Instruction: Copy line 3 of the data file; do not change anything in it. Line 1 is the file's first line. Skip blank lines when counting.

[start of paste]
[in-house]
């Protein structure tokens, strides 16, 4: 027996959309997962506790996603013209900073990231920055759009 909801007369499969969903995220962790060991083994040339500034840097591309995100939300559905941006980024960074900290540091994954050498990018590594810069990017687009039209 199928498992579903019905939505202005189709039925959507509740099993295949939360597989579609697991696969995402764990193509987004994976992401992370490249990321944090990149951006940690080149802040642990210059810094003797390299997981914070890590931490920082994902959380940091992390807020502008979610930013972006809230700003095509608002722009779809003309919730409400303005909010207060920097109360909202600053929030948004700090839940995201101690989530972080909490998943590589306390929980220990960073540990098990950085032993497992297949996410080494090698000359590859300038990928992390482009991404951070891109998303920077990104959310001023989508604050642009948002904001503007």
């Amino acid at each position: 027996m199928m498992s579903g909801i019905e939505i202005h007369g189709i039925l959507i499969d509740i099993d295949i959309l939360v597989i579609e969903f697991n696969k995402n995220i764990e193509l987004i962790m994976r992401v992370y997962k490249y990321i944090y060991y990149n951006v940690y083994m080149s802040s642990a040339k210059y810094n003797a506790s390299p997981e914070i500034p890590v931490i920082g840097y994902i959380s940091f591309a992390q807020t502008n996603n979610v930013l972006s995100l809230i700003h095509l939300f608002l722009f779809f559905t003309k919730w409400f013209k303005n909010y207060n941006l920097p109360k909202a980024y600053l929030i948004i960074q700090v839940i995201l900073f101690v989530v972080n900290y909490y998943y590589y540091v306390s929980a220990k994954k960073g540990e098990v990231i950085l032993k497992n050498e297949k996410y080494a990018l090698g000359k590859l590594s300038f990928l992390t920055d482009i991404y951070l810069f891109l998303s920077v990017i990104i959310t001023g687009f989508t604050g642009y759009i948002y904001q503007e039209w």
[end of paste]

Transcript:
């Amino acid at each position: 027996m199928m498992s579903g909801i019905e939505i202005h007369g189709i039925l959507i499969d509740i099993d295949i959309l939360v597989i579609e969903f697991n696969k995402n995220i764990e193509l987004i962790m994976r992401v992370y997962k490249y990321i944090y060991y990149n951006v940690y083994m080149s802040s642990a040339k210059y810094n003797a506790s390299p997981e914070i500034p890590v931490i920082g840097y994902i959380s940091f591309a992390q807020t502008n996603n979610v930013l972006s995100l809230i700003h095509l939300f608002l722009f779809f559905t003309k919730w409400f013209k303005n909010y207060n941006l920097p109360k909202a980024y600053l929030i948004i960074q700090v839940i995201l900073f101690v989530v972080n900290y909490y998943y590589y540091v306390s929980a220990k994954k960073g540990e098990v990231i950085l032993k497992n050498e297949k996410y080494a990018l090698g000359k590859l590594s300038f990928l992390t920055d482009i991404y951070l810069f891109l998303s920077v990017i990104i959310t001023g687009f989508t604050g642009y759009i948002y904001q503007e039209w």